And then the temptations are concluded with the temptation to be powerful, look Jesus I will give you the world to control, just follow me and Jesus doesn’t bite. Nouwen warns us this is the most powerful temptation of all.
“There is nothing more challenging to subdue than our obsession with power.”
For Nouwen, Yale represented the temptations he talked about, so he walked away from that. He would travel in South America and his later career took him to a L’Arche community for the adult developmentally disabled. Nouwen’s lived as he spoke, trying to avoid those temptations.

In Arthur Miller’s iconic American play, Death of a Salesman, we watch someone who longs for and gives into those temptations. Willy Loman works a territory in the posh New England countryside. Willy longs for the success, power, and wealth he sees among his well heeled be clients — clients who barely give him the time of day. Despite his poor sales, Willy lives the illusion of success. He brags to his two boys, Biff and Happy:
“Boys, they know me up and down New England. The finest people. And when I bring you boys up there, the doors will open for all of us. ‘Cause one thing’s for sure, boys, I have friends in high places. I can park my car in any street in New England and the cops will protect it as if it were their own . . . I never have to wait in line to see a buyer. ‘Willy Loman is here!’ That’s all they have to know, and I go right through.”
But, in reality, Loman’s pitch doesn’t cut it. Willy loses his job, his dignity and (he believes) the love of his family. He takes his own life in the hope that his family can cash in on the insurance policy. At his funeral, only his immediate family & best friend are there to mourn him. His grown son Biff, says scornfully,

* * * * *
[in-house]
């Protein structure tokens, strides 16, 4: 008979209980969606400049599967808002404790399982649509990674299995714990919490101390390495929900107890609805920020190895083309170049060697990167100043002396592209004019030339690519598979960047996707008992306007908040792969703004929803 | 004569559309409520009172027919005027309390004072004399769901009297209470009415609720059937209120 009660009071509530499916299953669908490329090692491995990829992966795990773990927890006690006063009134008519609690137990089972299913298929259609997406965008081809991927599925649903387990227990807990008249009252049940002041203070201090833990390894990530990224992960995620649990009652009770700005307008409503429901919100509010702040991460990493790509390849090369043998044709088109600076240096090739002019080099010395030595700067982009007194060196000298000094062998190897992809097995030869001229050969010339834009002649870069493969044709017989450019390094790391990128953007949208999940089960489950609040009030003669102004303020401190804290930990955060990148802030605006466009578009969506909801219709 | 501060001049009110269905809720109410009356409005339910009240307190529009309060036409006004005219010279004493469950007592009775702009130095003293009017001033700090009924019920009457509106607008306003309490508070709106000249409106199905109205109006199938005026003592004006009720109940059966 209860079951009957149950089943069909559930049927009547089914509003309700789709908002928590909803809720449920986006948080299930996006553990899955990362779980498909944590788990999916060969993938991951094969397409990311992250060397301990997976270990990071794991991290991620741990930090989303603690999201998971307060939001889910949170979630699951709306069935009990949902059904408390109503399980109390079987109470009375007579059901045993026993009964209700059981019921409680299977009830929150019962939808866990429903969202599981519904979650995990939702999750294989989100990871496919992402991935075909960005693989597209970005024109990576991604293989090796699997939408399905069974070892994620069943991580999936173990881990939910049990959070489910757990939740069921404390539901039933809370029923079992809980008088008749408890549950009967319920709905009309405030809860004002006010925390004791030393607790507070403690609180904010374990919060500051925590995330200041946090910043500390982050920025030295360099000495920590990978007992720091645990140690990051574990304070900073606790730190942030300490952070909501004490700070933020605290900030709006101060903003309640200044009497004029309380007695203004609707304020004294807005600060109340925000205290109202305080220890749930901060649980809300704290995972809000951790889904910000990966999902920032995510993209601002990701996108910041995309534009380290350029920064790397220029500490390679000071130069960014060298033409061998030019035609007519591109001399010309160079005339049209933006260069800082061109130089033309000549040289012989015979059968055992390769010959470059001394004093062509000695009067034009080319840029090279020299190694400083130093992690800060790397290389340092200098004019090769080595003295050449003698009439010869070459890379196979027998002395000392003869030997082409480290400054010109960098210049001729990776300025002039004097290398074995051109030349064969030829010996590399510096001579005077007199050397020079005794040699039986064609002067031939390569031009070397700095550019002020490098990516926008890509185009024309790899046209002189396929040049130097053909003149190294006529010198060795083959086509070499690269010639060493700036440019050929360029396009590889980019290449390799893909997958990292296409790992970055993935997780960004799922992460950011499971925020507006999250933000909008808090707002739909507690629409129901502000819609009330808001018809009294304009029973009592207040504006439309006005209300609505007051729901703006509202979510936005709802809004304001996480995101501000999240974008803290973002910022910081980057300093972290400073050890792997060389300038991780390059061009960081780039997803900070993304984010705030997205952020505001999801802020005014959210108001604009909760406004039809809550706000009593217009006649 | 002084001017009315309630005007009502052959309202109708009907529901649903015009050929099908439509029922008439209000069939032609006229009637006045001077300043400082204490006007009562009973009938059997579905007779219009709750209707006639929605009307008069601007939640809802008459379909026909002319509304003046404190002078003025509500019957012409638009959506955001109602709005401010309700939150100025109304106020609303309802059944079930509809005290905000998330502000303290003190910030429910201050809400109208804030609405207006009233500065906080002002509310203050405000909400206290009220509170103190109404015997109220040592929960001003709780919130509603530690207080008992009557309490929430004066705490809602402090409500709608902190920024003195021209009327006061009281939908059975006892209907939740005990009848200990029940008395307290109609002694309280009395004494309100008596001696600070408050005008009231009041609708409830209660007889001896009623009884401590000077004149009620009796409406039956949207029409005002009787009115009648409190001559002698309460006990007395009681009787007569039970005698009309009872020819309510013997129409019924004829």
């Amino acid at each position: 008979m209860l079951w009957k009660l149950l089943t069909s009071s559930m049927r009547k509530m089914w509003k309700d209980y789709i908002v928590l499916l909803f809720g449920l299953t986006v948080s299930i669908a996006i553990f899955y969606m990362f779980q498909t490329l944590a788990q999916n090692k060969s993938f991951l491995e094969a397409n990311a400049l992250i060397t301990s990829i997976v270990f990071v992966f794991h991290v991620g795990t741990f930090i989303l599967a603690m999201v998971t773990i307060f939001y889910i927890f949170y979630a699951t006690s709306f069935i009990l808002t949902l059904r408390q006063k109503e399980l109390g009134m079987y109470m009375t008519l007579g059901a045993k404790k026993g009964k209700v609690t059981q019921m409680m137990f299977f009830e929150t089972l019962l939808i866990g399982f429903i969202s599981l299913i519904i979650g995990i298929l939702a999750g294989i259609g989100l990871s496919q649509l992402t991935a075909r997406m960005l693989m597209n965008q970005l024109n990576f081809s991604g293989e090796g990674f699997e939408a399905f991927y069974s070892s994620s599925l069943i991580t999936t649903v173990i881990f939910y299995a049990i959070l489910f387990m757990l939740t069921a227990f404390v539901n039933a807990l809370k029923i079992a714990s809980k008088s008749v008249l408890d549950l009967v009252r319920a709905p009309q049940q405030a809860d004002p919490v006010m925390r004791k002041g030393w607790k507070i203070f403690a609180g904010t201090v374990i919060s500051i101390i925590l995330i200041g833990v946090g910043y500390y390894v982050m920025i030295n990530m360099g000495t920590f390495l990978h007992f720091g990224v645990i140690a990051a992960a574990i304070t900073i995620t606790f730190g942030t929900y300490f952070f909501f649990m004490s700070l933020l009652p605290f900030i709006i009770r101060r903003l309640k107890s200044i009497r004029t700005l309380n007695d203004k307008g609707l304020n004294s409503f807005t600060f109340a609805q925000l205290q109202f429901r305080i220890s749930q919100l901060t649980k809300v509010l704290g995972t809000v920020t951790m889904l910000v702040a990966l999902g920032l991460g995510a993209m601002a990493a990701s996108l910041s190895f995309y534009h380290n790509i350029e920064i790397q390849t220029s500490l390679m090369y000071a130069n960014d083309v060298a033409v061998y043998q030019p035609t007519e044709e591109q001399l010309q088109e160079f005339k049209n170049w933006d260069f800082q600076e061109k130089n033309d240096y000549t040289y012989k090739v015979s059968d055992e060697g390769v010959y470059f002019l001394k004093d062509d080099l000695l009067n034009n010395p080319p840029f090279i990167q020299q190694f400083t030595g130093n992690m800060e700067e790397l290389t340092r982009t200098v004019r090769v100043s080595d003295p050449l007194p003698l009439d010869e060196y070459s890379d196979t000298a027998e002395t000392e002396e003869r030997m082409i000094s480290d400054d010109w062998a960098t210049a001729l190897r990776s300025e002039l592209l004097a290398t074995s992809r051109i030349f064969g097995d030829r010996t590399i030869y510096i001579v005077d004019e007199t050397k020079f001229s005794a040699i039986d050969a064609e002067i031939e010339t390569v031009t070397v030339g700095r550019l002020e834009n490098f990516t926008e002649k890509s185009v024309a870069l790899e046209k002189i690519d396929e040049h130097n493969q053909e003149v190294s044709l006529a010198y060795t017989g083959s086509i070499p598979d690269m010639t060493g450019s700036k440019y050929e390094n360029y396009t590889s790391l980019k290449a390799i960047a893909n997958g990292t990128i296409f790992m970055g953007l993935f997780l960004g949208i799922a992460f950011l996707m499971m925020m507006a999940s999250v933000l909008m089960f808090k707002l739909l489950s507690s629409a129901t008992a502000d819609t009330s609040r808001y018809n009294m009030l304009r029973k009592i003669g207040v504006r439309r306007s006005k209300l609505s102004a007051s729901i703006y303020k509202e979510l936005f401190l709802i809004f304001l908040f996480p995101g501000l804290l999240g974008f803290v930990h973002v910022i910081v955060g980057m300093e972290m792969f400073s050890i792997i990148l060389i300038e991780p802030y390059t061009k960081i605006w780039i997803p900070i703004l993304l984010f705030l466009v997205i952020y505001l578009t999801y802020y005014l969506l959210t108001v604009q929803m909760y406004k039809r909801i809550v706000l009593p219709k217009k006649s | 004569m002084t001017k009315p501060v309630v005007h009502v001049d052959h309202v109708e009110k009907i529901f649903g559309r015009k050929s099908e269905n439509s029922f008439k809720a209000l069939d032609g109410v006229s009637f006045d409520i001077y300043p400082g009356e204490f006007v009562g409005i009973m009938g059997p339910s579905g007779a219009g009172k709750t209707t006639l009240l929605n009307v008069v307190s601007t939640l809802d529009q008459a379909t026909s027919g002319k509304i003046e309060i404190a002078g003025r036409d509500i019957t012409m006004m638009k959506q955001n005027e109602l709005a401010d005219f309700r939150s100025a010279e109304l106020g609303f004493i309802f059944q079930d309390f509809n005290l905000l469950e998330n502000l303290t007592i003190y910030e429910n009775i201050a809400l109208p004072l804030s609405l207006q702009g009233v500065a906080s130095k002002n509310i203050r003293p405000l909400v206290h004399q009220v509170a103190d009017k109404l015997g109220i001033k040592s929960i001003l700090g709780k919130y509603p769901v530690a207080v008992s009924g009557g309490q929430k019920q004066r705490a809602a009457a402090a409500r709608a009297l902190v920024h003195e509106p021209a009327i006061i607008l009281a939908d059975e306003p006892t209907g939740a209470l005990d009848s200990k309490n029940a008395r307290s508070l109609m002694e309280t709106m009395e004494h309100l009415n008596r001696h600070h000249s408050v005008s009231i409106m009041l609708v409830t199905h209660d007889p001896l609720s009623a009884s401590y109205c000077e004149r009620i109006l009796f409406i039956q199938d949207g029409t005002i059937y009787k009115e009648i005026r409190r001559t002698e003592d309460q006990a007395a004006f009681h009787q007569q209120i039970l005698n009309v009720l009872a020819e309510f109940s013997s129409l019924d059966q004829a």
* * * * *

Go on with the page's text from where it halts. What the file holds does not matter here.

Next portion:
“He had the wrong dreams. All, all wrong. He never knew who he was.”
The Spirit leads us into the wilderness this Lent to consider the questions that Willy Loman could never grasp: Who are we? What are we looking for in this life? What do we value and treasure on this journey to eternity?

And on this journey we are tempted: be relevant, be spectacular, be powerful, be upwardly mobile.

Instead, this Lent take the time to go your solemn deeps, to find that essence of life inside you, that authentic self. Make time to look quietly and prayerfully beyond the Willie Loman facades we all hide behind, the upward mobility our society says to follow and realize the promise our lives hold and the joys yet to be realized. As Nouwen puts it:
"It is going to the bottom, staying behind the sets, and choosing the last place! Why is the way of Jesus worth choosing? Because it is the way to the Kingdom, the way Jesus took, and the way that brings everlasting life."
Our journey has begun, it is a journey to the cross, but let us be faithful to it, for in it, we will find Jesus and life. Amen.